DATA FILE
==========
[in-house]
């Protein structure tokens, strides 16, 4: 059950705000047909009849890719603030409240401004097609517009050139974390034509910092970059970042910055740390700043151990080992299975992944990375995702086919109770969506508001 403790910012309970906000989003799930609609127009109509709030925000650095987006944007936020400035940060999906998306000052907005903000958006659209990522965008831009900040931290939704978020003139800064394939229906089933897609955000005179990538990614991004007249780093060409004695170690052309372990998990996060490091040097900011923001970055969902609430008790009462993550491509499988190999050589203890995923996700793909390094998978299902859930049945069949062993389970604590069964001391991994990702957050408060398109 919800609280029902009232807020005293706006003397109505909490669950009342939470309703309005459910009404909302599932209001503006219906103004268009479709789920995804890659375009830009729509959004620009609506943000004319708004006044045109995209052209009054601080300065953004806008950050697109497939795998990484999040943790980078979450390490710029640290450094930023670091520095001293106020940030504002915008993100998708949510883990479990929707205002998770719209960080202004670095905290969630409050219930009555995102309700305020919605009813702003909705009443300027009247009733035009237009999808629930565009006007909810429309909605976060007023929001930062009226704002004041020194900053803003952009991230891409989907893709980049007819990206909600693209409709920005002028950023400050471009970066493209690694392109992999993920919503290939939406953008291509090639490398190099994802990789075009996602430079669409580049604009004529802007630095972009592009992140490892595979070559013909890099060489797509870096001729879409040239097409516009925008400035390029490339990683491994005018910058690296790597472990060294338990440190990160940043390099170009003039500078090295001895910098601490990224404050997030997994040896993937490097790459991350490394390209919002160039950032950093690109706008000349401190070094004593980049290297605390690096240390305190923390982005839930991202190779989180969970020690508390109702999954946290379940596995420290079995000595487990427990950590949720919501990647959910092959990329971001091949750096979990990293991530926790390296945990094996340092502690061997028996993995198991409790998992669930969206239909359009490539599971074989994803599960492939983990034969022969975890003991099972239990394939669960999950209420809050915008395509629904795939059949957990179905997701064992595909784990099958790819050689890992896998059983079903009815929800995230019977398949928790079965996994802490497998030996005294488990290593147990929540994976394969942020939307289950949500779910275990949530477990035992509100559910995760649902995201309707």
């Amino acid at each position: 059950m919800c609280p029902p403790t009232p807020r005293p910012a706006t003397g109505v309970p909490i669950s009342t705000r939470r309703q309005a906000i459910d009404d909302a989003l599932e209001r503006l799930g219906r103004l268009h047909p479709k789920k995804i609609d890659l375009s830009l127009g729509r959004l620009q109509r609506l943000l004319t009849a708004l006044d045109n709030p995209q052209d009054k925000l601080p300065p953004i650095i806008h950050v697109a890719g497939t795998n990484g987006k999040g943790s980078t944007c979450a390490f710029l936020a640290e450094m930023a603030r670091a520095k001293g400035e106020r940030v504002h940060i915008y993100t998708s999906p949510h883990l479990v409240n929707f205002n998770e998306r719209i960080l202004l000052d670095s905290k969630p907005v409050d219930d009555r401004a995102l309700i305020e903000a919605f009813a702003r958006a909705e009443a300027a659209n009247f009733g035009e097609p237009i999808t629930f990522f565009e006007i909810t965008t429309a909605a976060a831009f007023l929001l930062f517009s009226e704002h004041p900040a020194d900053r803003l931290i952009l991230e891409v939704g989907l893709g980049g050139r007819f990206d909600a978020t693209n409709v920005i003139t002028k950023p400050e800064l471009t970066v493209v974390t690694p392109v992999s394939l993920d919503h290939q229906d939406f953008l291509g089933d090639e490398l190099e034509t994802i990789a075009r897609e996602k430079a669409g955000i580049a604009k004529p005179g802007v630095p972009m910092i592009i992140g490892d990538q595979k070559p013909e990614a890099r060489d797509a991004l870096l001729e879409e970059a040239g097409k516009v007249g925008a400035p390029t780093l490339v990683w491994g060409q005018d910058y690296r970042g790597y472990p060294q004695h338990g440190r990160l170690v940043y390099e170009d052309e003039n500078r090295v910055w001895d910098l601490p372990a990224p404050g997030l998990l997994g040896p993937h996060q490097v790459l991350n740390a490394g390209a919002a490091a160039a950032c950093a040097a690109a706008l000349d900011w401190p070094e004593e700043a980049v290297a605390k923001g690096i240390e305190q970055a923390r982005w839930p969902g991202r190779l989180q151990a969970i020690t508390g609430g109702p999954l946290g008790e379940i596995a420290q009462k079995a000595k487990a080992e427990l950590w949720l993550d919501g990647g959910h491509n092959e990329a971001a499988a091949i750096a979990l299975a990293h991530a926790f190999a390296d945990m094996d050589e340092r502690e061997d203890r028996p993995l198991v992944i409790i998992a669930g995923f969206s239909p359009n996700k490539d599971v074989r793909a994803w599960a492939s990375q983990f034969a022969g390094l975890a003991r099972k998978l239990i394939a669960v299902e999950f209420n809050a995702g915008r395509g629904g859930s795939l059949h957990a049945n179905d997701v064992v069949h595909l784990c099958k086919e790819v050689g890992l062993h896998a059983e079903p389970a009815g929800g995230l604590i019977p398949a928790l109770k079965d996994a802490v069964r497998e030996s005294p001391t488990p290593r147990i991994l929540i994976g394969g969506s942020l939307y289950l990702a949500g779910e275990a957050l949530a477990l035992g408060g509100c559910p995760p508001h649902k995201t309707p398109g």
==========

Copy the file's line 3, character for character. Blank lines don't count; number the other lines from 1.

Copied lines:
């Amino acid at each position: 059950m919800c609280p029902p403790t009232p807020r005293p910012a706006t003397g109505v309970p909490i669950s009342t705000r939470r309703q309005a906000i459910d009404d909302a989003l599932e209001r503006l799930g219906r103004l268009h047909p479709k789920k995804i609609d890659l375009s830009l127009g729509r959004l620009q109509r609506l943000l004319t009849a708004l006044d045109n709030p995209q052209d009054k925000l601080p300065p953004i650095i806008h950050v697109a890719g497939t795998n990484g987006k999040g943790s980078t944007c979450a390490f710029l936020a640290e450094m930023a603030r670091a520095k001293g400035e106020r940030v504002h940060i915008y993100t998708s999906p949510h883990l479990v409240n929707f205002n998770e998306r719209i960080l202004l000052d670095s905290k969630p907005v409050d219930d009555r401004a995102l309700i305020e903000a919605f009813a702003r958006a909705e009443a300027a659209n009247f009733g035009e097609p237009i999808t629930f990522f565009e006007i909810t965008t429309a909605a976060a831009f007023l929001l930062f517009s009226e704002h004041p900040a020194d900053r803003l931290i952009l991230e891409v939704g989907l893709g980049g050139r007819f990206d909600a978020t693209n409709v920005i003139t002028k950023p400050e800064l471009t970066v493209v974390t690694p392109v992999s394939l993920d919503h290939q229906d939406f953008l291509g089933d090639e490398l190099e034509t994802i990789a075009r897609e996602k430079a669409g955000i580049a604009k004529p005179g802007v630095p972009m910092i592009i992140g490892d990538q595979k070559p013909e990614a890099r060489d797509a991004l870096l001729e879409e970059a040239g097409k516009v007249g925008a400035p390029t780093l490339v990683w491994g060409q005018d910058y690296r970042g790597y472990p060294q004695h338990g440190r990160l170690v940043y390099e170009d052309e003039n500078r090295v910055w001895d910098l601490p372990a990224p404050g997030l998990l997994g040896p993937h996060q490097v790459l991350n740390a490394g390209a919002a490091a160039a950032c950093a040097a690109a706008l000349d900011w401190p070094e004593e700043a980049v290297a605390k923001g690096i240390e305190q970055a923390r982005w839930p969902g991202r190779l989180q151990a969970i020690t508390g609430g109702p999954l946290g008790e379940i596995a420290q009462k079995a000595k487990a080992e427990l950590w949720l993550d919501g990647g959910h491509n092959e990329a971001a499988a091949i750096a979990l299975a990293h991530a926790f190999a390296d945990m094996d050589e340092r502690e061997d203890r028996p993995l198991v992944i409790i998992a669930g995923f969206s239909p359009n996700k490539d599971v074989r793909a994803w599960a492939s990375q983990f034969a022969g390094l975890a003991r099972k998978l239990i394939a669960v299902e999950f209420n809050a995702g915008r395509g629904g859930s795939l059949h957990a049945n179905d997701v064992v069949h595909l784990c099958k086919e790819v050689g890992l062993h896998a059983e079903p389970a009815g929800g995230l604590i019977p398949a928790l109770k079965d996994a802490v069964r497998e030996s005294p001391t488990p290593r147990i991994l929540i994976g394969g969506s942020l939307y289950l990702a949500g779910e275990a957050l949530a477990l035992g408060g509100c559910p995760p508001h649902k995201t309707p398109g």